UK markets closed
  • FTSE 100

    -26.47 (-0.38%)
  • FTSE 250

    +3.72 (+0.02%)
  • AIM

    -2.54 (-0.21%)

    -0.0012 (-0.11%)

    -0.0029 (-0.21%)

    +888.18 (+2.06%)
  • CMC Crypto 200

    +8.34 (+0.68%)
  • S&P 500

    +31.63 (+0.77%)
  • DOW

    +297.03 (+0.89%)

    -0.26 (-0.44%)

    -14.10 (-0.80%)
  • NIKKEI 225

    +59.08 (+0.20%)

    -309.27 (-1.07%)
  • DAX

    +31.48 (+0.21%)
  • CAC 40

    +3.69 (+0.06%)

15 best English sparkling wines to drink this summer

Kate Hilpern
·10-min read
From Chapel Down to Nyetimber, we've worked our way through the most popular brands (iStock/The Independent)
From Chapel Down to Nyetimber, we've worked our way through the most popular brands (iStock/The Independent)

Gone are the days when fans of stylish fizz automatically headed for champers as their tipple of choice.

With fast growing numbers opting for England’s homegrown – and increasingly award-winning sparkling wines.

“Champagne, with its huge production, still dominates in major wine competitions, but in the 2019 International Wine Challenge, for example, England took 10 gold medals against 36 for champagne and six for the rest of the world,” points out Liz Sagues, award-wining wine writer and author of A Celebration of English Wine (Robert Hale 2018).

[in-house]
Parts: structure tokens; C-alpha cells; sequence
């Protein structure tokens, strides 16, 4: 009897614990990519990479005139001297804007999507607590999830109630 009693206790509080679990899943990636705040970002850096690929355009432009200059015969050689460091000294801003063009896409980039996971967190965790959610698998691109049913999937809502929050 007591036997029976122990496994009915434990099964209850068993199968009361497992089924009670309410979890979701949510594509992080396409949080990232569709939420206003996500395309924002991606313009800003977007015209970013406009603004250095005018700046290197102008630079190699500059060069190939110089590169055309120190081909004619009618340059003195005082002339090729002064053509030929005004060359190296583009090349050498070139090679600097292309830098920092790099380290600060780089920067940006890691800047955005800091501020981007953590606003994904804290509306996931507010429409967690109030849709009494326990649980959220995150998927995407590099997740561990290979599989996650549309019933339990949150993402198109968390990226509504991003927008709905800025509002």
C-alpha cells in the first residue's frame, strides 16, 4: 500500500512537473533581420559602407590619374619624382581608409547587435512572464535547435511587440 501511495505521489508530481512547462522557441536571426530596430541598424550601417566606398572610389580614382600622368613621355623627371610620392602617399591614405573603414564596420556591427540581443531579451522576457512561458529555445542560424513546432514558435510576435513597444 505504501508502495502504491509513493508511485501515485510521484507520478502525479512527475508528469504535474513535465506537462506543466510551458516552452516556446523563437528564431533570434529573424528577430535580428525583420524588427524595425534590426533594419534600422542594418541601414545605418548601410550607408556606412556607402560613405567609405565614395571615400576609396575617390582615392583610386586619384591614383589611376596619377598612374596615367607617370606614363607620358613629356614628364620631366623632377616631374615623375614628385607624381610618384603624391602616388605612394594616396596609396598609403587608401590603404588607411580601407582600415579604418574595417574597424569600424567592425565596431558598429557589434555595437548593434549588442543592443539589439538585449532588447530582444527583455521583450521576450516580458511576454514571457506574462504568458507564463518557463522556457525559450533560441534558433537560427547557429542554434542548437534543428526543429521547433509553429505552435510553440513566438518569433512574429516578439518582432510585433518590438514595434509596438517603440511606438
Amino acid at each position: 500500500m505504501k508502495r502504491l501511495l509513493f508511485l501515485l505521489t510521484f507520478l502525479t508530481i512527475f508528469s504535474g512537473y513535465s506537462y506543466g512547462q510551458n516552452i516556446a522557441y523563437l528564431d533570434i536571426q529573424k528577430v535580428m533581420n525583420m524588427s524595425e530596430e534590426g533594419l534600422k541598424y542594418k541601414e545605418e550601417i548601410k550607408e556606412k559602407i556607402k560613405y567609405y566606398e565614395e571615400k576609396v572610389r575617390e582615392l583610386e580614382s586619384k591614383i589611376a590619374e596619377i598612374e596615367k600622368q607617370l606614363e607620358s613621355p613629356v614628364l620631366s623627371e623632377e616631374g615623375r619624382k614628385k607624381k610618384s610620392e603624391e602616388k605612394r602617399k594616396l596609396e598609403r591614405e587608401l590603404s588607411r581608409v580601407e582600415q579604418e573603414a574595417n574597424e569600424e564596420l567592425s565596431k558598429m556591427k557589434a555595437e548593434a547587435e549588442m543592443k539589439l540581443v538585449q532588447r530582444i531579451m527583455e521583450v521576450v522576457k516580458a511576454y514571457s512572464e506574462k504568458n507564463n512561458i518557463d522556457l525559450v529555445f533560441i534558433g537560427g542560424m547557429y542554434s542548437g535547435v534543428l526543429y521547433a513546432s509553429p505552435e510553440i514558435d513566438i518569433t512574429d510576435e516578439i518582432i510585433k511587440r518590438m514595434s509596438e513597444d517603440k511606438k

There are several reasons why English sparkling wines are doing so well, she believes: “A warming climate – which brings riper grapes but also creates new problems – is important, but so too is the increased skill and professionalism of the people who grow the grapes and make the wine, alongside huge attention to detail when it comes to picking the right spots to grow vines and major investment in establishing and running wineries.”